Is there even an audience for a Goonies-like movie?

Again, we can bring it back to nostalgia and suggest that at least part of the intended audience of this film will be those people in their thirties and forties (and maybe some in their twenties) who grew up watching The Goonies over and over. And the rest will presumably be their kids, or kids in general. We don't see a lot of movies like that these days. As mentioned, animated films do tend to cater to a wider audience, but on the live action front, the superhero genre seems to have that market cornered, and many of those films are rated PG-13. Take a look at the PG films currently playing in theaters and you'll see that most of what's there is animated. Of the PG-13 movies, the closest thing to kids movies are young adult adaptations (Divergent, Catching Fire, Vampire Academy).

In this current era of film, Harry Potter might be the best example of a kid-focused franchise with an audience that ranged from kids to adults, and the last of those movies wrapped up three years ago, by which point the Twilight era was well underway and studios had begun churning out Young Adult adaptations. So, is there an audience for kid-focused movies? The box office total for J.J. Abrams' Super 8 suggests maybe. The 2011 film earned a worldwide total of $260 million, so it was by no means a flop. But it didn't exactly start a new craze. Then again, it's worth noting that the sci-fi film arrived just as the Harry Potter franchise was wrapping up and after 8 hugely successful Harry Potter films, movie-goers may have had their fill of kid-centric films for the time being.

That brings us to the final question, taking into account everything mentioned above...


Is now the right time for a Goonies sequel?

In terms of right now, meaning if the Goonies sequel were to hit theaters tomorrow, I'm going to say no. It's too soon. Let's take into account some of the things we brought up earlier. The Young Adult craze is still happening, for one thing and it hasn't peaked just yet in terms of interest. Say what you want about the teen-focused movies, but there's still an appetite for them right now.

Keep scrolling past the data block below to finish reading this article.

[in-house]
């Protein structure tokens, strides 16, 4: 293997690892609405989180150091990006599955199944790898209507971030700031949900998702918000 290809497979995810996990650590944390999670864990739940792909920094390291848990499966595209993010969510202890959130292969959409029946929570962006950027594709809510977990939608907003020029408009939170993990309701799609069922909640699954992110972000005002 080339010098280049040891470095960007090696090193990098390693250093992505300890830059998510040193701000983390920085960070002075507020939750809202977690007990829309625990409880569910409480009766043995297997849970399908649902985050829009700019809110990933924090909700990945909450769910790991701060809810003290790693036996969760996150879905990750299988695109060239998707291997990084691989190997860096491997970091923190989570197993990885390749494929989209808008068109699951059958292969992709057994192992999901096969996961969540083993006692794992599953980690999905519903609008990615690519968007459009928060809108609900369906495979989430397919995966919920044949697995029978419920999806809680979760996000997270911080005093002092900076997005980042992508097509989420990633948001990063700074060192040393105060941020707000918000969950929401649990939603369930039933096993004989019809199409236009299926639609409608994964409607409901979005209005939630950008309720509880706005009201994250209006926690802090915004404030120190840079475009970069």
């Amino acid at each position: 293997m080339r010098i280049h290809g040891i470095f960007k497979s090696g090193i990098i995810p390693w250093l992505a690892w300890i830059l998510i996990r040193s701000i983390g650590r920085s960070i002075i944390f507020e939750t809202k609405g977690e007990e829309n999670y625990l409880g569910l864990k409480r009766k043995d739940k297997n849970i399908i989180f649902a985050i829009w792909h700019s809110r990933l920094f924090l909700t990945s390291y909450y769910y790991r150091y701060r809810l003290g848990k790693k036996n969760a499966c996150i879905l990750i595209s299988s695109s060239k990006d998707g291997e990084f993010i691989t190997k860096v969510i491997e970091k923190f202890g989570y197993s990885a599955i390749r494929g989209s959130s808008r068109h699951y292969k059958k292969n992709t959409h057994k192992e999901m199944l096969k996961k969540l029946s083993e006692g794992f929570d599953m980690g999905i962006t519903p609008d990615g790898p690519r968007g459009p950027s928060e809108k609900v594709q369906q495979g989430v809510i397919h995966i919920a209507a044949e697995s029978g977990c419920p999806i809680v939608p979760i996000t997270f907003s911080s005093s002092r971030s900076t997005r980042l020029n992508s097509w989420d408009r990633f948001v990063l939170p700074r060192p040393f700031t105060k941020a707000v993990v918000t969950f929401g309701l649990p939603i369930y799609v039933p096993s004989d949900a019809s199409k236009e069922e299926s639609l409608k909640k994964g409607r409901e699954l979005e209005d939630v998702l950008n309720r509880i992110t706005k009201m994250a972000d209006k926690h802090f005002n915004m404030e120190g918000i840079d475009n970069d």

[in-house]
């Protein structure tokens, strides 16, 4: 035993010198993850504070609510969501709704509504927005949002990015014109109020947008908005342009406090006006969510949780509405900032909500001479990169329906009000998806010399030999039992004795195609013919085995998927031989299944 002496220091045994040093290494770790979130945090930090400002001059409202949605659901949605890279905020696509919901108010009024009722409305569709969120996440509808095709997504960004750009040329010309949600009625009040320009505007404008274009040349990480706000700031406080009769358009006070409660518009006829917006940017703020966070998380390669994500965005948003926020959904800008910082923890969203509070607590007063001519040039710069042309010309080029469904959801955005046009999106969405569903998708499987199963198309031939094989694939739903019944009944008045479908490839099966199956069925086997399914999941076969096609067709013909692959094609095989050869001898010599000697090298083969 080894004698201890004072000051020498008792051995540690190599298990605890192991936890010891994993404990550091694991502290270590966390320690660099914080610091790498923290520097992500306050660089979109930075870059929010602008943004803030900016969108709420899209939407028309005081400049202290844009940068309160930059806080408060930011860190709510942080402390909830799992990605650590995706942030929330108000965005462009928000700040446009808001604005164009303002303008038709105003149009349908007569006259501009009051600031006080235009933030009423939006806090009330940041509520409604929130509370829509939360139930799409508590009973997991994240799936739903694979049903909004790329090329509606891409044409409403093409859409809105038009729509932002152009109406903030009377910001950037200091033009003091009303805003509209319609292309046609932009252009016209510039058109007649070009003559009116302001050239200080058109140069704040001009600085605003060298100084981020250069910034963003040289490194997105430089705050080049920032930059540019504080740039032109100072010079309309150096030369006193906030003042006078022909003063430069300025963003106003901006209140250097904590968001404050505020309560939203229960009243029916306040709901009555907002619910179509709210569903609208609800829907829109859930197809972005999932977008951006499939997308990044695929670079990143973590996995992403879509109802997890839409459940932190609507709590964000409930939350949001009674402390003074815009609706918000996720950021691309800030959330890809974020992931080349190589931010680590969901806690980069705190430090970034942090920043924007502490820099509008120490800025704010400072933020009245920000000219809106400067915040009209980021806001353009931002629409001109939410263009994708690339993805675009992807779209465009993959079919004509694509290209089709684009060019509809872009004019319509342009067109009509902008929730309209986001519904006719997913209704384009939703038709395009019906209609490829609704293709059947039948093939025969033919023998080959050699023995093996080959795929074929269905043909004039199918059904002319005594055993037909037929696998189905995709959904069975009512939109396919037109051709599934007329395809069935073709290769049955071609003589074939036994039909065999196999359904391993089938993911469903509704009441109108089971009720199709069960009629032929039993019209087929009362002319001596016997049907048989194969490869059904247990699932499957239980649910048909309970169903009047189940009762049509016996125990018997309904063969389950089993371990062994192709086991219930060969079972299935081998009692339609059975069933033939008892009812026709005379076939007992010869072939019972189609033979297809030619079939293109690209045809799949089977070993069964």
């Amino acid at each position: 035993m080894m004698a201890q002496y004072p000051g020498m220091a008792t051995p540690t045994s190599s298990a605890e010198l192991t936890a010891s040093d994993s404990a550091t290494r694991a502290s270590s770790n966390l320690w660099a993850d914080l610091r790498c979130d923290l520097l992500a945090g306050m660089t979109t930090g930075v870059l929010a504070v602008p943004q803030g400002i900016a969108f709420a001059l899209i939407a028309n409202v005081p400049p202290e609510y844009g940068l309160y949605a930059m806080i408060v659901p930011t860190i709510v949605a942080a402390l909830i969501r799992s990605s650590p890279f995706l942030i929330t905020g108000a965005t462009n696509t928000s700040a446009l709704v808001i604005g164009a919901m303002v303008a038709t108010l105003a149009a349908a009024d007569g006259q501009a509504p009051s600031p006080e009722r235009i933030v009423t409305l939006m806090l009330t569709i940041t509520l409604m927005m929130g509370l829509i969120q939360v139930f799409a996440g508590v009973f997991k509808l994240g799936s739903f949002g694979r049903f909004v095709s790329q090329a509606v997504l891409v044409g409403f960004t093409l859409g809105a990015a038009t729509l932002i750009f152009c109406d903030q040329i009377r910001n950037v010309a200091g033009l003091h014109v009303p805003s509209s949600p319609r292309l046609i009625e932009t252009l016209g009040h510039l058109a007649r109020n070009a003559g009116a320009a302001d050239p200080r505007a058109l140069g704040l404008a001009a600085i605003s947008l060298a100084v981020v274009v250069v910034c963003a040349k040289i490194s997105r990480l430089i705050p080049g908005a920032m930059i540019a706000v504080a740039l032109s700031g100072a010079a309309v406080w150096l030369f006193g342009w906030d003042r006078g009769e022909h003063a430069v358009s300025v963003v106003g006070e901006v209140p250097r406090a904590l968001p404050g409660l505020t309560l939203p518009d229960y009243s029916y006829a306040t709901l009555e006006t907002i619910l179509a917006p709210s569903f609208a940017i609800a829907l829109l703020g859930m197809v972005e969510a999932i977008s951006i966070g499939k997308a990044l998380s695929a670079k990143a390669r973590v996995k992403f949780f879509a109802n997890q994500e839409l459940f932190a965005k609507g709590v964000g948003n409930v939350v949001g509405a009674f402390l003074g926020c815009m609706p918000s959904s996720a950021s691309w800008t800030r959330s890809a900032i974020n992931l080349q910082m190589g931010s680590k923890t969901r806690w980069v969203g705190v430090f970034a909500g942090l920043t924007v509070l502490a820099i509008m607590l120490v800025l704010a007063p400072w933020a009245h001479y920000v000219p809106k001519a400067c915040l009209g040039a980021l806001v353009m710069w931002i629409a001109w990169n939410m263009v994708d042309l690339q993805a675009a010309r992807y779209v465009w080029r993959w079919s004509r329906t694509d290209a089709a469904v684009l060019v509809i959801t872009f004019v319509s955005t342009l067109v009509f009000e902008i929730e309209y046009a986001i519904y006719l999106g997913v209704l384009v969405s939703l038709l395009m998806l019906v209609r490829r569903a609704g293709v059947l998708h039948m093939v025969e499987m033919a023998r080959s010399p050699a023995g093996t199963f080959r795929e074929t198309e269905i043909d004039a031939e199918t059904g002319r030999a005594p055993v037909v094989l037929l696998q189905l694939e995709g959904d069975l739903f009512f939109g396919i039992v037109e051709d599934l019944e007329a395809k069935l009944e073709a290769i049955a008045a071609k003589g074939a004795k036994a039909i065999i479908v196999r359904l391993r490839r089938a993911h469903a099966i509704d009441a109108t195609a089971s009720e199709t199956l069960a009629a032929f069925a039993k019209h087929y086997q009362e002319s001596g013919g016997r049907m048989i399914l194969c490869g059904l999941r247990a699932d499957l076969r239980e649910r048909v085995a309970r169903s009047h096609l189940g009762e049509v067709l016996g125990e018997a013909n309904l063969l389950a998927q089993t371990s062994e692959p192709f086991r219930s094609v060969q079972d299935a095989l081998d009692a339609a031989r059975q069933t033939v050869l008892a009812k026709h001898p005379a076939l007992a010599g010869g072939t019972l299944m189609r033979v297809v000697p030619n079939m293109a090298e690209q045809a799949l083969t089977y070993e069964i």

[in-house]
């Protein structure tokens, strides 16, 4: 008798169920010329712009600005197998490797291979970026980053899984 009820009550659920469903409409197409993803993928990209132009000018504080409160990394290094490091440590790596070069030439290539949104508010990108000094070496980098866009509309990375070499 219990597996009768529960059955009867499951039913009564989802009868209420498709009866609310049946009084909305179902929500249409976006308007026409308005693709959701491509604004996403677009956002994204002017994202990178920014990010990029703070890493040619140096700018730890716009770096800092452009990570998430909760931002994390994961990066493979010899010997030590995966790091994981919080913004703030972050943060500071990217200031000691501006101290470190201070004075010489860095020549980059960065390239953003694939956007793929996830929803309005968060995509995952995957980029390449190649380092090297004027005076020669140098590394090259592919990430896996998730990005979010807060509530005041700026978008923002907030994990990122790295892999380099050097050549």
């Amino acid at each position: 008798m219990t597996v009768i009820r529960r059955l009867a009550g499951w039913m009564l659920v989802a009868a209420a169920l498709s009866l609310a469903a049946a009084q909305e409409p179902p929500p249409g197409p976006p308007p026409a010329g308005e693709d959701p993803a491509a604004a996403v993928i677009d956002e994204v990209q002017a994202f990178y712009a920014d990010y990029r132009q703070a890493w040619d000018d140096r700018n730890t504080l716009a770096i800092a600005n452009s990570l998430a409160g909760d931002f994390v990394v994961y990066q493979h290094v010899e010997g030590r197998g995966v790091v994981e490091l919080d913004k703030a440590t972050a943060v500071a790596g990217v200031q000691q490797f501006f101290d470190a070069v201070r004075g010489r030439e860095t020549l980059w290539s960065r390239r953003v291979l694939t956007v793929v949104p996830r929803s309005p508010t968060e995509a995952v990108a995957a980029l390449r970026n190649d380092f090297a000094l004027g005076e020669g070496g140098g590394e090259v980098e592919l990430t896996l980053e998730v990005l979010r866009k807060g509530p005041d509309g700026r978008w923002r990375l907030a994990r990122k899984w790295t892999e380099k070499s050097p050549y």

We're also living in an era where superhero films are massively popular. They were popular in the 80s too, thanks in part to Richard Donner's Superman (1978). But consider the number of Marvel and DC projects available and in development on both the big and small screen and it's evident that right now, our eyes are on the masked heroes, with or without actual superpowers. There may not be much interest in a story about kids saving the day when we're too busy being dazzled by young adults and superheroes.

With that said, a year or two from now, it's entirely possible that superhero fatigue will have begun to set in at long last, and we may be developing an appetite for an adventure set amidst a simpler story, with a more relatable setting and ordinary characters, in which the only thing the heroes are armed with are their determination, bravery and belief in themselves... and maybe some booby traps. The simplicity of the Goonies story may prove to have a lot of value amidst the more complex stories being told on screen today. In the post-Star Wars era, that's one of the things that worked really well about The Goonies. It felt attainable. As a kid, the story felt like something that could actually happen. After seeing The Goonies, what kid didn't want to discover a treasure map or find that there was a pirate ship packed with riches hidden a mere bike ride away?

There's still value in a story like The Goonies, and we aren't seeing a ton of movies that tap into that potential right now. But it might be a little too soon. Not too soon since the original film, obviously, but too soon as it relates to the current trends of popular movies. Of course, we're only hearing comments about this sequel right now. If plans are developing to make The Goonies 2 happen, the targeted release date might be 2016 or 2017, in which case, the timing may prove to be perfect for The Goonies to return with a followup.

Whether or not the timing proves to be right, we can only hope that if a sequel does happen, they get it right. Get the story right. Get the casting right. Understand the audience. Take the best of what the original film had to offer in terms of the heart and humor and apply it to a movie that works for a modern film. Honor the original movie and make this one matter. If they can do all of that, it's good enough for me.

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Kelly West
Assistant Managing Editor

Kelly joined CinemaBlend as a freelance TV news writer in 2006 and went on to serve as the site’s TV Editor before moving over to other roles on the site. At present, she’s an Assistant Managing Editor who spends much of her time brainstorming and editing feature content on the site. She an expert in all things Harry Potter, books from a variety of genres (sci-fi, mystery, horror, YA, drama, romance -- anything with a great story and interesting characters.), watching Big Brother, frequently rewatching The Office, listening to Taylor Swift, and playing The Sims.